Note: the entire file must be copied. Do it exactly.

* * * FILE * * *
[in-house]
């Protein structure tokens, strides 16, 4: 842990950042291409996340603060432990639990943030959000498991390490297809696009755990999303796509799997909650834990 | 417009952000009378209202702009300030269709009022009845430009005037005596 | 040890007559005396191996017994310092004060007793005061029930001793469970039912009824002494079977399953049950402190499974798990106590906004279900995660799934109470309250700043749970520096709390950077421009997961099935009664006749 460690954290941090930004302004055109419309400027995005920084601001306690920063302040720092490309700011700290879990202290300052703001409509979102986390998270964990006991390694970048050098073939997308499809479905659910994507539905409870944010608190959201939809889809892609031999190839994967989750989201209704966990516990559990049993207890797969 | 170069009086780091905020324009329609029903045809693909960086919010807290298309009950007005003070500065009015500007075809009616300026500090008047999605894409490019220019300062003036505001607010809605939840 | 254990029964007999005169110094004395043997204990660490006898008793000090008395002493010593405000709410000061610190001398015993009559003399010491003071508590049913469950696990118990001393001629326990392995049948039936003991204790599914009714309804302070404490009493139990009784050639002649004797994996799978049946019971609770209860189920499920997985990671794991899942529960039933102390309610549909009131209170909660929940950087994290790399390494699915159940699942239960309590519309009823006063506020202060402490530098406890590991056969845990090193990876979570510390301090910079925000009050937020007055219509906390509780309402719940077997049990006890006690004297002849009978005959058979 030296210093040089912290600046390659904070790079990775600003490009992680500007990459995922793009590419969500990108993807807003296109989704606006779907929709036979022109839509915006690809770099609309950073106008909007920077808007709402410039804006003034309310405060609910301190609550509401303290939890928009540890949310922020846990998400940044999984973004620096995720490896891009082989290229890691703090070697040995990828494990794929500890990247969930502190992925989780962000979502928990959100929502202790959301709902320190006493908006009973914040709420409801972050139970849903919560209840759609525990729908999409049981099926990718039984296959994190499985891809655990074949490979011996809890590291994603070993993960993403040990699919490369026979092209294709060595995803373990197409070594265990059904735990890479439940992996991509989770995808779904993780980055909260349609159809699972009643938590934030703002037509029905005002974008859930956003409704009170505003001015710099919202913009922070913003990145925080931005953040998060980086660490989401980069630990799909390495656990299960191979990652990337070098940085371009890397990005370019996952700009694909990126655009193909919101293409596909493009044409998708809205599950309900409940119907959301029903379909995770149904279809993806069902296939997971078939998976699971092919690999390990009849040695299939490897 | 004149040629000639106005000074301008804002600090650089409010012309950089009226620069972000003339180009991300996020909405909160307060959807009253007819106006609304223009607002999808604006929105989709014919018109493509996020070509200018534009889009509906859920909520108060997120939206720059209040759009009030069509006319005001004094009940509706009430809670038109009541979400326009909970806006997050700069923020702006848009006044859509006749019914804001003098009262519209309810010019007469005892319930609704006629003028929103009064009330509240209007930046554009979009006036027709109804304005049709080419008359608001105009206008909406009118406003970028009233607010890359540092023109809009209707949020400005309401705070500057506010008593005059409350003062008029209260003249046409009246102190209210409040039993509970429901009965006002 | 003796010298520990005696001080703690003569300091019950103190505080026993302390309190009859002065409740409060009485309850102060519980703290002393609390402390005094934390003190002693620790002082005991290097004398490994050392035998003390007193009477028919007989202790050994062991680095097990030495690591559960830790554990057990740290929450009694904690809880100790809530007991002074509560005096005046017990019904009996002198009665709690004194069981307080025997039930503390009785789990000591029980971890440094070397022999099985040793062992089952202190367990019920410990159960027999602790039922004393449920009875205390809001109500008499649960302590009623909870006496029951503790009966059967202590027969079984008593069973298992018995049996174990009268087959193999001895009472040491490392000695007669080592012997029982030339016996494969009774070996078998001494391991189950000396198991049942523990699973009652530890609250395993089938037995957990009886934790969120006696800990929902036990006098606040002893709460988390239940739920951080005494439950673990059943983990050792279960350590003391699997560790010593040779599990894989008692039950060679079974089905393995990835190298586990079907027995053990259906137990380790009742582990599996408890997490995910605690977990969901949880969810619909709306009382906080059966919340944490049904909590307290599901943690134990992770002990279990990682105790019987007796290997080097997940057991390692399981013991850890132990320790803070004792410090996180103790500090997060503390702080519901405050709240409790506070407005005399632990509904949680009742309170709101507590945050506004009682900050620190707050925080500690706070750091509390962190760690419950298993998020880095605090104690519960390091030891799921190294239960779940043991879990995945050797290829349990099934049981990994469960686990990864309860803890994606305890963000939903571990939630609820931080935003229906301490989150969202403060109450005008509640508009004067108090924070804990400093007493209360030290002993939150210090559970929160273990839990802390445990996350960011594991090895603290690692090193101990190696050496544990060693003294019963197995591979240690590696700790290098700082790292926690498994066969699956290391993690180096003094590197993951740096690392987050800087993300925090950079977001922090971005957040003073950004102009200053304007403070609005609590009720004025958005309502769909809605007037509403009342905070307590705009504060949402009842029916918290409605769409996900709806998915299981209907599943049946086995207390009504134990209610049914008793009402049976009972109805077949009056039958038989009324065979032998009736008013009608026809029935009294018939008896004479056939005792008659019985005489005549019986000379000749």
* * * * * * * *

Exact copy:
[in-house]
């Protein structure tokens, strides 16, 4: 842990950042291409996340603060432990639990943030959000498991390490297809696009755990999303796509799997909650834990 | 417009952000009378209202702009300030269709009022009845430009005037005596 | 040890007559005396191996017994310092004060007793005061029930001793469970039912009824002494079977399953049950402190499974798990106590906004279900995660799934109470309250700043749970520096709390950077421009997961099935009664006749 460690954290941090930004302004055109419309400027995005920084601001306690920063302040720092490309700011700290879990202290300052703001409509979102986390998270964990006991390694970048050098073939997308499809479905659910994507539905409870944010608190959201939809889809892609031999190839994967989750989201209704966990516990559990049993207890797969 | 170069009086780091905020324009329609029903045809693909960086919010807290298309009950007005003070500065009015500007075809009616300026500090008047999605894409490019220019300062003036505001607010809605939840 | 254990029964007999005169110094004395043997204990660490006898008793000090008395002493010593405000709410000061610190001398015993009559003399010491003071508590049913469950696990118990001393001629326990392995049948039936003991204790599914009714309804302070404490009493139990009784050639002649004797994996799978049946019971609770209860189920499920997985990671794991899942529960039933102390309610549909009131209170909660929940950087994290790399390494699915159940699942239960309590519309009823006063506020202060402490530098406890590991056969845990090193990876979570510390301090910079925000009050937020007055219509906390509780309402719940077997049990006890006690004297002849009978005959058979 030296210093040089912290600046390659904070790079990775600003490009992680500007990459995922793009590419969500990108993807807003296109989704606006779907929709036979022109839509915006690809770099609309950073106008909007920077808007709402410039804006003034309310405060609910301190609550509401303290939890928009540890949310922020846990998400940044999984973004620096995720490896891009082989290229890691703090070697040995990828494990794929500890990247969930502190992925989780962000979502928990959100929502202790959301709902320190006493908006009973914040709420409801972050139970849903919560209840759609525990729908999409049981099926990718039984296959994190499985891809655990074949490979011996809890590291994603070993993960993403040990699919490369026979092209294709060595995803373990197409070594265990059904735990890479439940992996991509989770995808779904993780980055909260349609159809699972009643938590934030703002037509029905005002974008859930956003409704009170505003001015710099919202913009922070913003990145925080931005953040998060980086660490989401980069630990799909390495656990299960191979990652990337070098940085371009890397990005370019996952700009694909990126655009193909919101293409596909493009044409998708809205599950309900409940119907959301029903379909995770149904279809993806069902296939997971078939998976699971092919690999390990009849040695299939490897 | 004149040629000639106005000074301008804002600090650089409010012309950089009226620069972000003339180009991300996020909405909160307060959807009253007819106006609304223009607002999808604006929105989709014919018109493509996020070509200018534009889009509906859920909520108060997120939206720059209040759009009030069509006319005001004094009940509706009430809670038109009541979400326009909970806006997050700069923020702006848009006044859509006749019914804001003098009262519209309810010019007469005892319930609704006629003028929103009064009330509240209007930046554009979009006036027709109804304005049709080419008359608001105009206008909406009118406003970028009233607010890359540092023109809009209707949020400005309401705070500057506010008593005059409350003062008029209260003249046409009246102190209210409040039993509970429901009965006002 | 003796010298520990005696001080703690003569300091019950103190505080026993302390309190009859002065409740409060009485309850102060519980703290002393609390402390005094934390003190002693620790002082005991290097004398490994050392035998003390007193009477028919007989202790050994062991680095097990030495690591559960830790554990057990740290929450009694904690809880100790809530007991002074509560005096005046017990019904009996002198009665709690004194069981307080025997039930503390009785789990000591029980971890440094070397022999099985040793062992089952202190367990019920410990159960027999602790039922004393449920009875205390809001109500008499649960302590009623909870006496029951503790009966059967202590027969079984008593069973298992018995049996174990009268087959193999001895009472040491490392000695007669080592012997029982030339016996494969009774070996078998001494391991189950000396198991049942523990699973009652530890609250395993089938037995957990009886934790969120006696800990929902036990006098606040002893709460988390239940739920951080005494439950673990059943983990050792279960350590003391699997560790010593040779599990894989008692039950060679079974089905393995990835190298586990079907027995053990259906137990380790009742582990599996408890997490995910605690977990969901949880969810619909709306009382906080059966919340944490049904909590307290599901943690134990992770002990279990990682105790019987007796290997080097997940057991390692399981013991850890132990320790803070004792410090996180103790500090997060503390702080519901405050709240409790506070407005005399632990509904949680009742309170709101507590945050506004009682900050620190707050925080500690706070750091509390962190760690419950298993998020880095605090104690519960390091030891799921190294239960779940043991879990995945050797290829349990099934049981990994469960686990990864309860803890994606305890963000939903571990939630609820931080935003229906301490989150969202403060109450005008509640508009004067108090924070804990400093007493209360030290002993939150210090559970929160273990839990802390445990996350960011594991090895603290690692090193101990190696050496544990060693003294019963197995591979240690590696700790290098700082790292926690498994066969699956290391993690180096003094590197993951740096690392987050800087993300925090950079977001922090971005957040003073950004102009200053304007403070609005609590009720004025958005309502769909809605007037509403009342905070307590705009504060949402009842029916918290409605769409996900709806998915299981209907599943049946086995207390009504134990209610049914008793009402049976009972109805077949009056039958038989009324065979032998009736008013009608026809029935009294018939008896004479056939005792008659019985005489005549019986000379000749």